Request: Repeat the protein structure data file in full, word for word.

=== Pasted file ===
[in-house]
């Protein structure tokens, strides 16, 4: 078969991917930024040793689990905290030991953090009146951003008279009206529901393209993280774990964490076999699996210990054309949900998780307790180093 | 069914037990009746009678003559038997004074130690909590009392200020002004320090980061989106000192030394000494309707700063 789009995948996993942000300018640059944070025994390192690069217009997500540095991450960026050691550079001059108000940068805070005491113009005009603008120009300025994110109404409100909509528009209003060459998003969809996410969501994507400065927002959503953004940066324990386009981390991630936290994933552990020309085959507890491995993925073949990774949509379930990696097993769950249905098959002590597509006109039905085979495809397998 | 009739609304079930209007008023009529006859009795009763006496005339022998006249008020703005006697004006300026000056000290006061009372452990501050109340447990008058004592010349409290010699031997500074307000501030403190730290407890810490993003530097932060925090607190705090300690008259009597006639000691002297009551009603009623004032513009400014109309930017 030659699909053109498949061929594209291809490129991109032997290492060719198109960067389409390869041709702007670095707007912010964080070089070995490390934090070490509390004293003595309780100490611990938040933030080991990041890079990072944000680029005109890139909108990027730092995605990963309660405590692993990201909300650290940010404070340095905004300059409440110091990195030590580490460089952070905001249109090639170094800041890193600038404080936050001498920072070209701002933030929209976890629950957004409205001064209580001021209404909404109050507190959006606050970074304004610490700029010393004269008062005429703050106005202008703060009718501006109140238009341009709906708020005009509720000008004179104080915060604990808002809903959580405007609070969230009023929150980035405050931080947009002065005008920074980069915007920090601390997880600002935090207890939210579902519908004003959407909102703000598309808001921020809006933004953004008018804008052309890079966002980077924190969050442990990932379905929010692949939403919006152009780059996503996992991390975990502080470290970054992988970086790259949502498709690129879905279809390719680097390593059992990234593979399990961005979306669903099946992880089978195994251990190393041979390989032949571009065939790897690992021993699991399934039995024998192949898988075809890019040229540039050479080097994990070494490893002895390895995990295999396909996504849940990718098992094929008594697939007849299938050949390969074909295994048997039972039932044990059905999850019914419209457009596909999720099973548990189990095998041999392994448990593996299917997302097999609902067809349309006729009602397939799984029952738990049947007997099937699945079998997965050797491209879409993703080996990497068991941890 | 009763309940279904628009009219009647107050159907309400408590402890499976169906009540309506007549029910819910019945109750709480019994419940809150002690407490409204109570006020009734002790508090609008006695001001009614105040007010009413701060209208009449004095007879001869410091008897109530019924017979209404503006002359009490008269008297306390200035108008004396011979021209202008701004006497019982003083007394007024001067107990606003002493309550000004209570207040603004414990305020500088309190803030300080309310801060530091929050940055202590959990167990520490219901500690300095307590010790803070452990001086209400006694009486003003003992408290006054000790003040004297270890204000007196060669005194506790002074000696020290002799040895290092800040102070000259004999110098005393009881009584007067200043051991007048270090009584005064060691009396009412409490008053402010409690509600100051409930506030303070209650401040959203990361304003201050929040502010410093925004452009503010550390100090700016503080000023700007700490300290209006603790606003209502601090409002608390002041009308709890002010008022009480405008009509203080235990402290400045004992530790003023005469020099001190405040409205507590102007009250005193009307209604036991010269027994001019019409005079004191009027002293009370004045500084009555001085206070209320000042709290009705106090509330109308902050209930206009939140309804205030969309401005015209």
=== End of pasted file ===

[in-house]
């Protein structure tokens, strides 16, 4: 078969991917930024040793689990905290030991953090009146951003008279009206529901393209993280774990964490076999699996210990054309949900998780307790180093 | 069914037990009746009678003559038997004074130690909590009392200020002004320090980061989106000192030394000494309707700063 789009995948996993942000300018640059944070025994390192690069217009997500540095991450960026050691550079001059108000940068805070005491113009005009603008120009300025994110109404409100909509528009209003060459998003969809996410969501994507400065927002959503953004940066324990386009981390991630936290994933552990020309085959507890491995993925073949990774949509379930990696097993769950249905098959002590597509006109039905085979495809397998 | 009739609304079930209007008023009529006859009795009763006496005339022998006249008020703005006697004006300026000056000290006061009372452990501050109340447990008058004592010349409290010699031997500074307000501030403190730290407890810490993003530097932060925090607190705090300690008259009597006639000691002297009551009603009623004032513009400014109309930017 030659699909053109498949061929594209291809490129991109032997290492060719198109960067389409390869041709702007670095707007912010964080070089070995490390934090070490509390004293003595309780100490611990938040933030080991990041890079990072944000680029005109890139909108990027730092995605990963309660405590692993990201909300650290940010404070340095905004300059409440110091990195030590580490460089952070905001249109090639170094800041890193600038404080936050001498920072070209701002933030929209976890629950957004409205001064209580001021209404909404109050507190959006606050970074304004610490700029010393004269008062005429703050106005202008703060009718501006109140238009341009709906708020005009509720000008004179104080915060604990808002809903959580405007609070969230009023929150980035405050931080947009002065005008920074980069915007920090601390997880600002935090207890939210579902519908004003959407909102703000598309808001921020809006933004953004008018804008052309890079966002980077924190969050442990990932379905929010692949939403919006152009780059996503996992991390975990502080470290970054992988970086790259949502498709690129879905279809390719680097390593059992990234593979399990961005979306669903099946992880089978195994251990190393041979390989032949571009065939790897690992021993699991399934039995024998192949898988075809890019040229540039050479080097994990070494490893002895390895995990295999396909996504849940990718098992094929008594697939007849299938050949390969074909295994048997039972039932044990059905999850019914419209457009596909999720099973548990189990095998041999392994448990593996299917997302097999609902067809349309006729009602397939799984029952738990049947007997099937699945079998997965050797491209879409993703080996990497068991941890 | 009763309940279904628009009219009647107050159907309400408590402890499976169906009540309506007549029910819910019945109750709480019994419940809150002690407490409204109570006020009734002790508090609008006695001001009614105040007010009413701060209208009449004095007879001869410091008897109530019924017979209404503006002359009490008269008297306390200035108008004396011979021209202008701004006497019982003083007394007024001067107990606003002493309550000004209570207040603004414990305020500088309190803030300080309310801060530091929050940055202590959990167990520490219901500690300095307590010790803070452990001086209400006694009486003003003992408290006054000790003040004297270890204000007196060669005194506790002074000696020290002799040895290092800040102070000259004999110098005393009881009584007067200043051991007048270090009584005064060691009396009412409490008053402010409690509600100051409930506030303070209650401040959203990361304003201050929040502010410093925004452009503010550390100090700016503080000023700007700490300290209006603790606003209502601090409002608390002041009308709890002010008022009480405008009509203080235990402290400045004992530790003023005469020099001190405040409205507590102007009250005193009307209604036991010269027994001019019409005079004191009027002293009370004045500084009555001085206070209320000042709290009705106090509330109308902050209930206009939140309804205030969309401005015209």